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Coco Gauff, Novak Djokovic aren’t fans of late night French Open matches


Coco Gauff, Novak Djokovic aren’t fans of late night French Open matches

Most of the players at this year’s waterlogged French Open spent the first week of the year’s second Grand Slam playing the waiting game.

Rain delayed play in Paris nearly every day on all but the two premier courts at Roland Garros, which are fitted with retractable roofs, and tournament organizers were so desperate to get back on schedule Saturday that they moved one match onto Court Philippe Chatrier ahead of Novak Djokovic and Lorenzo Musetti’s third-round meeting.

That meant it was Djokovic and Musetti’s turn to wait. And wait. And wait — until more than two hours after their scheduled match time, which put them on court at 10:30 p.m. When Djokovic finally staggered off the victor after five sets, it was just after 3 a.m.

“Things could have been handled a different way,” he told a small group of reporters after.

Coco Gauff, who won her fourth-round match just hours later Sunday morning against Italian Elisabetta Cocciaretto, 6-1, 6-2, agreed. As a 2022 French Open finalist and the reigning U.S. Open champion, Gauff has played her four singles matches on a court with a roof and didn’t have to wait out the rain as she zipped through to the quarterfinals.

She could have run into the opposite problem Sunday, when she played second on the main court, had it not been for the buzz saw that is Iga Swiatek. The No. 1 women’s player in the world opened Court Philippe Chatrier and blanked world No. 41 Anastasia Potapova in a staggering 40 minutes. Swiatek lost just 10 points as she advanced to face reigning Wimbledon champion Marketa Vondrousova in the quarterfinals.

Lucky for Gauff, she was warmed up and ready.

“Usually, if you’re after [Swiatek], you know it’s probably going to be a quick match,” Gauff said. “So I figured the match would probably go 1 hour 15 minutes — an hour at the quickest. I definitely wasn’t expecting 40 minutes.”

Gauff finished her singles match with plenty of time to prepare for a first-round doubles win with partner Katerina Siniakova. Still, she felt for Djokovic.

Asked whether there was anything that could be done to mitigate matches going so late, Gauff proposed that Grand Slams consider a cutoff time after which matches can’t begin, as is common at Wimbledon, which has an 11 p.m. curfew.

“What can be done? I know on the [WTA] tour side they’re thinking about [making it so] matches can’t start after a certain time. I don’t know if it’s going to be a Grand Slam rule. I think that’s something to look at,” she said. “Maybe if a match is going long, possibly moving courts. Then I know it’s tough because, especially here, it’s only one night match, and people obviously paid for those tickets.”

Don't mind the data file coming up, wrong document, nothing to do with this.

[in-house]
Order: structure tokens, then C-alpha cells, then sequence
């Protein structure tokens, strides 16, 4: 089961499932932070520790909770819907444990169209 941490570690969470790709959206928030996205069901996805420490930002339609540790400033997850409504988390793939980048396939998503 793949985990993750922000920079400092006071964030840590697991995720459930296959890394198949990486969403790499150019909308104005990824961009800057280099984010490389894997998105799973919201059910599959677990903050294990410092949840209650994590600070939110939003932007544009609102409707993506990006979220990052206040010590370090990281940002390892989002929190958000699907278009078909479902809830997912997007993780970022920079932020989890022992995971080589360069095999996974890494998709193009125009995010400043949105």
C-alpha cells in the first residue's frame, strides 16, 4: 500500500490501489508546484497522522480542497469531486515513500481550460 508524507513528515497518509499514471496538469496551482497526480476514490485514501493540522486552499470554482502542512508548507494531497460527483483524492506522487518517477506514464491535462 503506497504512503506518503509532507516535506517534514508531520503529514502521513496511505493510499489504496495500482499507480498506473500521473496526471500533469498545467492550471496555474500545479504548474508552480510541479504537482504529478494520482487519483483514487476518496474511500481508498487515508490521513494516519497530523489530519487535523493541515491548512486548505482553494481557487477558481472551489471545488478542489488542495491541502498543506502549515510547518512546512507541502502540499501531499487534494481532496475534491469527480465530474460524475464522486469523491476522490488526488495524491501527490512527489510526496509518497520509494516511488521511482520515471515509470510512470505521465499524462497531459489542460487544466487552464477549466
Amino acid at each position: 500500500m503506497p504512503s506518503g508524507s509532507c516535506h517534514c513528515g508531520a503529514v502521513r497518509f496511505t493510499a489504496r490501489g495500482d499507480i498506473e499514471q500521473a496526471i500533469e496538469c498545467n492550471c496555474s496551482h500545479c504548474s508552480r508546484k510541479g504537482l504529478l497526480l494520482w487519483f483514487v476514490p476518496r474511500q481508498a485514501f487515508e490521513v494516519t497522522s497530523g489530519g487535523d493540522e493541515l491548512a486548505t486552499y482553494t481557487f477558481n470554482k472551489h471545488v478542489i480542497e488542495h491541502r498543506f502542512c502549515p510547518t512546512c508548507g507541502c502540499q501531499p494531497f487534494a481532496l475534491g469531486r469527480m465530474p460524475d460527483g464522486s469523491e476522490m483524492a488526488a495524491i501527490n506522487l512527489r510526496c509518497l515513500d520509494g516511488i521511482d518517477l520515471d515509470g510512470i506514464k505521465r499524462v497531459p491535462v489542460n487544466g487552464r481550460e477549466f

The issue with matches that end in the middle of the night is that players don’t get to bed until much later, as seventh-seeded Casper Ruud, who won his third-round match Saturday after 1 a.m., pointed out on X, answering a fellow user’s question as to why he was still awake after 3 a.m.

“I just finished my match 2 hours ago. After that I have to cool down on the bike for 15 minutes, do press/media, ice bath for 10 minutes, shower, eat and then get treatment/massage. I’m currently at the treatment stage,” Ruud wrote.

That must be one reason No. 3 seed Carlos Alcaraz much prefers day matches. The two-time Grand Slam champion beat 21st-seeded Felix Auger-Aliassime, 6-3, 6-3, 6-1, on Sunday to set up a quarterfinal match against ninth-seeded Stefanos Tsitsipas. That left Alcaraz with a free evening — and just one thing on his agenda.

“It’s really difficult to recover when you are going to go to sleep so, so late. For me, it’s much better to finish at 6 o’clock, having dinner really, really well at [a] restaurant, a good restaurant, good food,” Alcaraz said with a laugh. “So everything is better if you finish early. You know, the night session is a real thing, so we can’t change it. We have to adapt ourselves as much … as we can to the matches.”

To Gauff, the burden of adaptation should be shared by tournament organizers and players alike. She spoke delicately Sunday when asked whether players should have more say in scheduling issues.

“I don’t want to complain too much about it, because we are very blessed and privileged to be playing for a lot of money and there’s people working real jobs under worse conditions for less money and just trying to get by,” Gauff said. “… But I definitely think there’s a balance of saying publicly, like — and I do agree that things can be run better behind the scenes. I think that tournaments are trying their best and players are trying their best. I just think we have to meet in a middle ground for the health and safety of everyone.”

At least for Gauff, there may be some twisted comfort in knowing there’s a slim chance she will have to deal with a late-night match at Roland Garros. In the three years that night sessions have existed at the French Open, the so-called “Match of the Day” has featured a women’s showdown just twice in 28 sessions.

On Monday, it will feature a fourth-round men’s match between 13th-seeded Holger Rune and fourth-seeded Alexander Zverev, who is playing amid a domestic abuse trial in Berlin in which he is alleged to have attacked a former girlfriend.

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